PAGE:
All the things you wanted to know about Bitcoin and the other cryptocurrencies

Byteball: A new consensus algorithm with private untraceable payments


Byteball is a new type of consensus algorithm that isn’t based on the typical blockchain already implemented in all the major cryptocurrencies. There is no mining or block chains and it isn’t based on either POS or POW. The system uses something called DAG (Directed Acyclic Graph) which references one or more earlier transactions at the time that new transactions are occurring.

I like to see things as simple as possible, and when I learned how Bitcoin and other cryptocurrencies are designed, I wondered do we need two separate entities — transactions and blocks, maybe we can get rid of blocks and build a simpler system? – Anton Churyumov, Byteball Lead Developer

The native currency of Byteball is called Bytes; in fact the technology allows users to create their own tokens within it. Moreover, Byteball assets can be regulatory compliant to serve the mainstream financial sector.

Users can issue any other tokens (assets), e.g. to represent debt. The debt can be expressed e.g. in fiat currencies or in natural units (barrels, ounces, kWh, etc). The issuers of the debt can reveal their real-world identities and/or be voluntarily attested (i.e. their real-word identities be verified by a well known third party such as CA). This enables the use of the existing legal system to secure against fraud.

The issued assets can be used as means of payment, along with bytes. Assets can be exchanged against bytes and other assets by both parties signing a single unit that executes both legs of the exchange, thus the two transactions either happen simultaneously or don’t happen at all. This kind of signing is called multilateral signing. No centralized exchange is needed, hence no trust is necessary and no exchange fees (apart from the usual fees for the size of the data). – Anton Churyumov, Byteball Lead Developer

Byteball assets can be either public or private. All transactions in public assets are visible to everyone on the public ledger, just like it happens with Bitcoin. The native currency Bytes is a public asset. Private assets instead add an extra layer of privacy, making payments untraceable, a killer feature that is behind the great success of cryptocurrencies like Dash and Monero.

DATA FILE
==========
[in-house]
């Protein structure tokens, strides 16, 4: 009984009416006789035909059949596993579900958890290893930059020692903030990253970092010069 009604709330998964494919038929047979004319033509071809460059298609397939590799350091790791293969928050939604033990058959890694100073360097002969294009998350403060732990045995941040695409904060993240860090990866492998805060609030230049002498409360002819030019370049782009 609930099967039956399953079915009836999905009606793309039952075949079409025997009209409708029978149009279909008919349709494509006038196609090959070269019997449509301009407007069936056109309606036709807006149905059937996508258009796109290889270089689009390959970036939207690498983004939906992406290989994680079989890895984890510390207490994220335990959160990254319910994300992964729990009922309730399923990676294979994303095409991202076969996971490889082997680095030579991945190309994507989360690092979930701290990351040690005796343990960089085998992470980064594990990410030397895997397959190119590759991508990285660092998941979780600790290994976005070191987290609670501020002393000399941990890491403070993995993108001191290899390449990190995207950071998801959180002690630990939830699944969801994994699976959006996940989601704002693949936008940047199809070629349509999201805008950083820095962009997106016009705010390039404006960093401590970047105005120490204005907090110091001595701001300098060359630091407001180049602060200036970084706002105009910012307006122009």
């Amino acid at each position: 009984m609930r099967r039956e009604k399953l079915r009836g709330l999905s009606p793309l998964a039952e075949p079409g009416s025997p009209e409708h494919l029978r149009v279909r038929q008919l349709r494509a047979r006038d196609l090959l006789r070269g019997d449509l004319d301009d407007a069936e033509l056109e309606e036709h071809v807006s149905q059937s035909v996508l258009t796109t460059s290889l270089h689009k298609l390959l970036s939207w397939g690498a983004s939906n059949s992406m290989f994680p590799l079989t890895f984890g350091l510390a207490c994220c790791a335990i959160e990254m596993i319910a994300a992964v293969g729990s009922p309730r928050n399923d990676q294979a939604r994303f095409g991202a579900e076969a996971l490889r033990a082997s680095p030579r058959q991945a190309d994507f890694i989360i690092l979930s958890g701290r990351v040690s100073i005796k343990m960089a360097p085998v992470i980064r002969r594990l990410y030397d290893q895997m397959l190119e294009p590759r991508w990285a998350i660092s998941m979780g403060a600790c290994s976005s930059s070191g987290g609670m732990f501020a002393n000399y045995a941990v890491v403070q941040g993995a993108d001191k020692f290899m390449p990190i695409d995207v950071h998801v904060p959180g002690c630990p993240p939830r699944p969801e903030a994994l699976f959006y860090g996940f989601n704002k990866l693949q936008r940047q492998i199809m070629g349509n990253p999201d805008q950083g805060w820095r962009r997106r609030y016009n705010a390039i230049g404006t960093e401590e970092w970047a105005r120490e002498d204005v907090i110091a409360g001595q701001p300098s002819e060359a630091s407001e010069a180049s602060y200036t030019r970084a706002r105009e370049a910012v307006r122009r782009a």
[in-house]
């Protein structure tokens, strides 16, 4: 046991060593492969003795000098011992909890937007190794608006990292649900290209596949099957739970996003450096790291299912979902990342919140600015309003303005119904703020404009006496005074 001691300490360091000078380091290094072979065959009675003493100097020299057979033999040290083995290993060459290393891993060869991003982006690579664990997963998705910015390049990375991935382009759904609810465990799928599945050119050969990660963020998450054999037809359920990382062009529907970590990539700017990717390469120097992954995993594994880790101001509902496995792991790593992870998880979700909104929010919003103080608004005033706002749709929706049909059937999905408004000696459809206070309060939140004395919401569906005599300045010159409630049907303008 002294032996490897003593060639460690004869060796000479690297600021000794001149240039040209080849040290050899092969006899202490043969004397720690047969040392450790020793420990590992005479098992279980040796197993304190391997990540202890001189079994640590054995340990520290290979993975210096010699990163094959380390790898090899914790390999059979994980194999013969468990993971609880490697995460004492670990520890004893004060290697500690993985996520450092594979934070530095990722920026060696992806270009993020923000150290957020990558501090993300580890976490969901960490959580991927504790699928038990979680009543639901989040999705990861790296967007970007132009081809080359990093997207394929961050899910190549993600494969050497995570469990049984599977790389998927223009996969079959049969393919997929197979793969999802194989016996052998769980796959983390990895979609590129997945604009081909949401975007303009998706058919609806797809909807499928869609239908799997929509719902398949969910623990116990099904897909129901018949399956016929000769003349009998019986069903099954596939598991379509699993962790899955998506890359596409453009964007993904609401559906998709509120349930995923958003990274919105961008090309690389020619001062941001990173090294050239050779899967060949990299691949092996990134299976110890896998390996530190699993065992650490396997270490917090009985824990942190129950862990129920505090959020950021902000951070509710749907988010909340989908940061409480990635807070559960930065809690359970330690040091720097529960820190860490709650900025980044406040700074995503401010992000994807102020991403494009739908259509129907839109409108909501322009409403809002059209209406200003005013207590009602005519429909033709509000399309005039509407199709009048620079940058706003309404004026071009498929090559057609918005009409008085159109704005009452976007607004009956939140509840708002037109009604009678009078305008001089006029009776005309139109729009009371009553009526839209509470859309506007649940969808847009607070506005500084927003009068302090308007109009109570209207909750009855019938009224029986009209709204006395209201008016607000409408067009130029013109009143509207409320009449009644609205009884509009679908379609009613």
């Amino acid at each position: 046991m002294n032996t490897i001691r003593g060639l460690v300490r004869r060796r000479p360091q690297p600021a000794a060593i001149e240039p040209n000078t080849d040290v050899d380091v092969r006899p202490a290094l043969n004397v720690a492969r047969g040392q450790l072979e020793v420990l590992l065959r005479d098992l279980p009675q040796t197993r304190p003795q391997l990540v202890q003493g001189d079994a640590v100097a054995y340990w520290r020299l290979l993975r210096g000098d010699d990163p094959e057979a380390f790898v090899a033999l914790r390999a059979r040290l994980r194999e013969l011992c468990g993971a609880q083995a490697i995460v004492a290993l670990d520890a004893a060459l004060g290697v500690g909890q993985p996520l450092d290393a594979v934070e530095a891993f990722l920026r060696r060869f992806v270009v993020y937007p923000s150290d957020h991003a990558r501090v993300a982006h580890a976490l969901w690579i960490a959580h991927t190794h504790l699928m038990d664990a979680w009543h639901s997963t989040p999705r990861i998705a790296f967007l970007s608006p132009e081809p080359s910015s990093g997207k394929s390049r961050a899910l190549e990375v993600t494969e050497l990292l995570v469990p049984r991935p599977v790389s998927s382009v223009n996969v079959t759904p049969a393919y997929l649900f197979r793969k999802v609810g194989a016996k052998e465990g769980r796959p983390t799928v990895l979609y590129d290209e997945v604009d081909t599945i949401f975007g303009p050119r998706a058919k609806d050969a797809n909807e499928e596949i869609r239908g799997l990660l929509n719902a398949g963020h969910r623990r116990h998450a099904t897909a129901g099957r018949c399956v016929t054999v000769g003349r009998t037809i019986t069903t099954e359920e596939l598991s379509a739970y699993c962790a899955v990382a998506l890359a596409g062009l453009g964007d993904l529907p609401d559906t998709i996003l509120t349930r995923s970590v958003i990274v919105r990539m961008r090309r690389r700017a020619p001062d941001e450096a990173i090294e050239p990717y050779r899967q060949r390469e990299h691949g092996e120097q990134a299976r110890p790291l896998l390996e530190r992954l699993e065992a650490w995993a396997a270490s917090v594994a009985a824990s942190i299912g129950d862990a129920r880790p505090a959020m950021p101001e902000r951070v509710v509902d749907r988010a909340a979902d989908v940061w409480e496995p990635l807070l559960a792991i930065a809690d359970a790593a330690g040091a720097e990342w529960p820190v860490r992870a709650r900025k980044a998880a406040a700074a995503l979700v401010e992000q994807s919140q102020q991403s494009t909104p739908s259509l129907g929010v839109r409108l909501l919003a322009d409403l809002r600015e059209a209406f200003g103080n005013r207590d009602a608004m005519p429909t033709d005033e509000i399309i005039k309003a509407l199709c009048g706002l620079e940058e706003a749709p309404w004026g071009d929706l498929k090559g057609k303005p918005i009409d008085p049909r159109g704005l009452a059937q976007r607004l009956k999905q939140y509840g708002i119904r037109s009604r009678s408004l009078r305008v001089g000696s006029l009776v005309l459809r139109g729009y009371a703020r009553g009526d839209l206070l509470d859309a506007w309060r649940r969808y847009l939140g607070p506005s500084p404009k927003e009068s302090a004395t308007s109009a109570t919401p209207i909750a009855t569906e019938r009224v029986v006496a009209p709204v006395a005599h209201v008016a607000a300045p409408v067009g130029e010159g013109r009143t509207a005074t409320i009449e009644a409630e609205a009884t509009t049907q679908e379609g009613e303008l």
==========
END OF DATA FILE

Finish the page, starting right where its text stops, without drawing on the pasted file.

Payments in private assets are not published to the public database. Instead, only the hash of the transaction is stored to the database, while the plaintext of the transaction is sent directly from the payer to the payee. To protect against double-spends, a spend proof is also published to the Byteball database. – Anton Churyumov, Byteball Lead Developer

There will be no airdrop, crowdsale, ICO or any other method typically used to distribute cyrptocoins, yet the vast majority of coins (98% of them) will be given out for free at launch.

I believe the success of a currency depends on the number of people who own it, in fact Peter R’s research suggests that historical marketcap of Bitcoin follows Metcalfe’s law, it is proportional to the square of the number of active users. We have this great technology that has the potential to become a common payments platform for almost everyone, but that is not enough. The platform only becomes live, and acquires its own value, when there are people who use it, many people, That’s why I want Byteball to be in the hands of as many people as possible. – Anton Churyumov, Byteball Lead Developer

The coin distribution is broken down as followed:

– 98% distributed based on how much Bitcoin you hold
– 1% will be reserved for the dev team
– 1% will be given to the first 100 million people who install the Byteball wallet.

You might be wondering how many Bytes will be created for distribution. The answer is 10 to the 15th power or 1,000,000,000,000,000 coins. Yes, the number is very high. In fact, the 15 zeros after the 1 means there is going to be one quadrillion Bytes in existence. However, you have to remember that the entire distribution is going to be based on who holds the current Bitcoin money supply (right now at 15,924,000-ish coins). In short, If you hold a substantial amount of Bitcoins, you will also hold a substantial amount of Bytes as long as you follow a few steps required to verify the ownership.

I know that you will probably have quite a few questions about what Byteball is and why this might be an improvement over cryptocurrencies. For those who want to go deep into the details of the technology, everything is well detailed in the Byteball White Paper. However Byteball testnet is already online, so you can simply download a wallet and experiment with it on the field. The launch is planned for Christmas. Currently the first test flight is in progress and you can follow the status of the project on the official thread.


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